People protesting against the cost of living crisis in London. Image: Flickr/ Garry Knight
Leading public figures and organisations including trade unionist Mick Lynch and Labour MP Zarah Sultana have launched a national campaign to fight the cost of living crisis under the banner “enough is enough.”
The campaign has five demands: slash energy bill prices, a pay rise for all, an end to fuel poverty, housing reform and taxes on the rich.
A video introducing the campaign was fronted by Labour MP Zarah Sultana, CWU general secretary Dave Ward, RMT general secretary Mick Lynch, RMT assistant general secretary Eddie Dempsey and workers from across a range of industries.
Lynch said: “For 30 years, living standards have been falling in this country. We’ve seen our council housing sold off, our education system commodified, our NHS privatised, work terms and conditions torn up, wages put back and pensions robbed.
“It doesn’t have to be like this. Things could be so much better for working class people across this country. We need everybody out together, campaigning for a better deal. It’s time to say enough is enough.”
The campaign is also supported by Liverpool West Derby MP Ian Byrne, and community organisations such as Acorn and Fans Supporting Foodbanks.
Enough is Enough is demanding “significant rise in the national minimum wage and a path to £15 an hour, a real public sector pay rise, and an inflation busting-rise in pensions and benefits”. It also wants the same increase in pensions and benefits to ensure those who need support aren’t left behind.
The energy price cap is expected to soar to nearly £4,000 this winter amid the cost of living crisis. As an immediate measure, the campaigners want the October price hike cancelled and the pre-April price cap restored. This is significantly lower, at £1,277 per year.
They want a Right to Food law, introducing universal free school meals, community kitchens and a reinstatement of the £20-a-week universal credit uplift. They also want rent caps and a government commitment to build more than 100,000 public and council houses a year to ensure decent homes for all.
Their fifth and final demand is that the government “make the rich pay their fair share by raising taxes on the wealthiest and the profits of big businesses”. They are demanding the government introduces a wealth tax, raise taxes on corporate profits, close “tax dodging loopholes”, and abolish non-dom status.
Sultana said: “For a real pay rise, to slash energy bills, to end fuel poverty, for decent homes for all, and to finally tax the rich and big business – this is what Enough Is Enough stands for. It’s all about one political choice – your need or their greed. It’s time to channel anger into action.”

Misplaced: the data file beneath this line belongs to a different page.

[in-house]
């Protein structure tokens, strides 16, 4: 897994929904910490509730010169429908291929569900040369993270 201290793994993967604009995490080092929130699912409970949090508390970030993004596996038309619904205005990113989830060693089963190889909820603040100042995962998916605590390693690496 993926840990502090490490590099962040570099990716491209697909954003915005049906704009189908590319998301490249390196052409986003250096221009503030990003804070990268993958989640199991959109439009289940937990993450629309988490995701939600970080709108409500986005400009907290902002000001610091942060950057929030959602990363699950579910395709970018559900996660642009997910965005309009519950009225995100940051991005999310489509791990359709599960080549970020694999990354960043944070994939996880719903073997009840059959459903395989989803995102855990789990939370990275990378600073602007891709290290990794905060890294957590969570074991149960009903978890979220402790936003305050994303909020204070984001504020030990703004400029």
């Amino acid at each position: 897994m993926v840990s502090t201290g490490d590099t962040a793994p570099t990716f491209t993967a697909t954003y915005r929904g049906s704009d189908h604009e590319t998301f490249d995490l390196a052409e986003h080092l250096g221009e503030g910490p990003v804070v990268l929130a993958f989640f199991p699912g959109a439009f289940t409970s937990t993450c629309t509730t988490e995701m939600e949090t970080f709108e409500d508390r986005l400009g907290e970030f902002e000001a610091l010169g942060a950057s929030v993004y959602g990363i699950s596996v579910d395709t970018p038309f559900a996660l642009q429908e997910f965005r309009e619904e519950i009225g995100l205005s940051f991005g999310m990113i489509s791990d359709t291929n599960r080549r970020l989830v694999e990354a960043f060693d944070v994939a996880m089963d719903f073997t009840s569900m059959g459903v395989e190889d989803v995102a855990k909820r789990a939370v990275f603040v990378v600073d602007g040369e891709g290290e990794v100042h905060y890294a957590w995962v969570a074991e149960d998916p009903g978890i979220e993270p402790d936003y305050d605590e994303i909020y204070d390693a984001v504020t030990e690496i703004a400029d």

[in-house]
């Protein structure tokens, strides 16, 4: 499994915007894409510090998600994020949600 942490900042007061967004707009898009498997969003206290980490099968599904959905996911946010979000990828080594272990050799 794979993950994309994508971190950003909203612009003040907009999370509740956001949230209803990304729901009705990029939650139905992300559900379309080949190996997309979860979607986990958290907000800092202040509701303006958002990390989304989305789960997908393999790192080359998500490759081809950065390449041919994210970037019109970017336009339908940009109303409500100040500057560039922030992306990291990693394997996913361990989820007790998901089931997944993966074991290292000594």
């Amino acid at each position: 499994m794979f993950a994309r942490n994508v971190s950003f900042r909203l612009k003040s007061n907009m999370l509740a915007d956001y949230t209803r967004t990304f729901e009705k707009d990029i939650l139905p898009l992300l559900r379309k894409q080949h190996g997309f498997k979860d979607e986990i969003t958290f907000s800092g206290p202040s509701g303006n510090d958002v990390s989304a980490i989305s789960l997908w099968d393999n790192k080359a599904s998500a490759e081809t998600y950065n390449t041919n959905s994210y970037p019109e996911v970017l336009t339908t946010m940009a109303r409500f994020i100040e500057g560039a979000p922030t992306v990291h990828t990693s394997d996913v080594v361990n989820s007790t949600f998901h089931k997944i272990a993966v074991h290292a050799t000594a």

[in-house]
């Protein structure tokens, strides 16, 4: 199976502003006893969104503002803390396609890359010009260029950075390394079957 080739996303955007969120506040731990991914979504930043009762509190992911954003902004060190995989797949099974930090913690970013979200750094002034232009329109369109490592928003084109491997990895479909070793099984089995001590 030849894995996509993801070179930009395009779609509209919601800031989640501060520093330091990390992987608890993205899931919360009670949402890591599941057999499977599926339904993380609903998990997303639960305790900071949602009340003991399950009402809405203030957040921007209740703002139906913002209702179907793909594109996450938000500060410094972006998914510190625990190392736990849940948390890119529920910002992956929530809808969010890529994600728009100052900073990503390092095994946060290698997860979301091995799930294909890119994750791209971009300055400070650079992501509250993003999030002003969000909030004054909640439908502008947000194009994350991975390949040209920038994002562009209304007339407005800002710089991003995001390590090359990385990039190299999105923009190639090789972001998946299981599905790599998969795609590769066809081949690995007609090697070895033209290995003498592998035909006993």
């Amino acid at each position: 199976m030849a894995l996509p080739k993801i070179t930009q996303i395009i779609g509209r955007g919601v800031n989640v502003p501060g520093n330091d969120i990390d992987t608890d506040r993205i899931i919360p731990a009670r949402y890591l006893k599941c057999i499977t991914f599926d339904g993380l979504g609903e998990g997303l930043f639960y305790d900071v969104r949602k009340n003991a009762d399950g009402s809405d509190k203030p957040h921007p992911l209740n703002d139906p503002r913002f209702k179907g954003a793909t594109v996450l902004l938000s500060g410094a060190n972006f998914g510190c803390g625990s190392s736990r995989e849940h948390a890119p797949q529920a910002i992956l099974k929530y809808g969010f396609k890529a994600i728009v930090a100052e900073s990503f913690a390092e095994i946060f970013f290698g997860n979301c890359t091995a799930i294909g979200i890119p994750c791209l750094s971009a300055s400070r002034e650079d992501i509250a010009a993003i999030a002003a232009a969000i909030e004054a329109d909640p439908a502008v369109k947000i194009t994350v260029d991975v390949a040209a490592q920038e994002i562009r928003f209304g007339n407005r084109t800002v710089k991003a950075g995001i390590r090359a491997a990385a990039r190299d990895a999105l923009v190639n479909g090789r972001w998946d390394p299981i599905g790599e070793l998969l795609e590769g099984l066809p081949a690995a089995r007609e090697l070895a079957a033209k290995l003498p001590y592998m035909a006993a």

She added in a tweet: “You make the sacrifices, they reap the rewards. We say enough is enough.”
According to Enough is Enough, there are already over 50 branches in villages, towns and cities across the UK. They claim the number is likely to at least double in its first seven days.
In the coming weeks, Enough Is Enough will hold rallies across the country. Branches will be organising to assist striking workers by encouraging the public to support picket lines and back workers’ strike funds.
Ward added: “We think it’s time someone else paid the price. Workers always make the sacrifices, yet the CEOs always reap the rewards. Fair pay, affordable bills, enough to eat and a decent place to live – these things aren’t luxuries, they’re your rights. Join Enough Is Enough and remind the powerful that this is the case.”
Fans Supporting Foodbanks organiser Dave Kelly said: “After a decade of austerity and with the cost-of-living crisis biting ever deeper, working-class communities face the worst humanitarian crisis in our lifetime.With record levels of fuel and utility charges – and food prices rocketing – we know that Britain isn’t eating.The time is now to stand as one.”
Dempsey added: “It’s time everyone in this country who’s got a rotten landlord, on a low wage, in work and on benefits, going to a foodbank, who can’t get a doctor’s appointment, who can’t get housing – it’s time they said enough is enough.
“We’ve never all been in this together, but the people who are in this together are working class people who have been mugged for far too long. It’s time we stood up for ourselves and did something about it.”
Acorn head organiser Nick Ballard said: “Our communities deserve safe, secure and affordable housing, they deserve well-paid jobs and they deserve well-resourced cities and towns. Our communities deserve better, enough is enough.”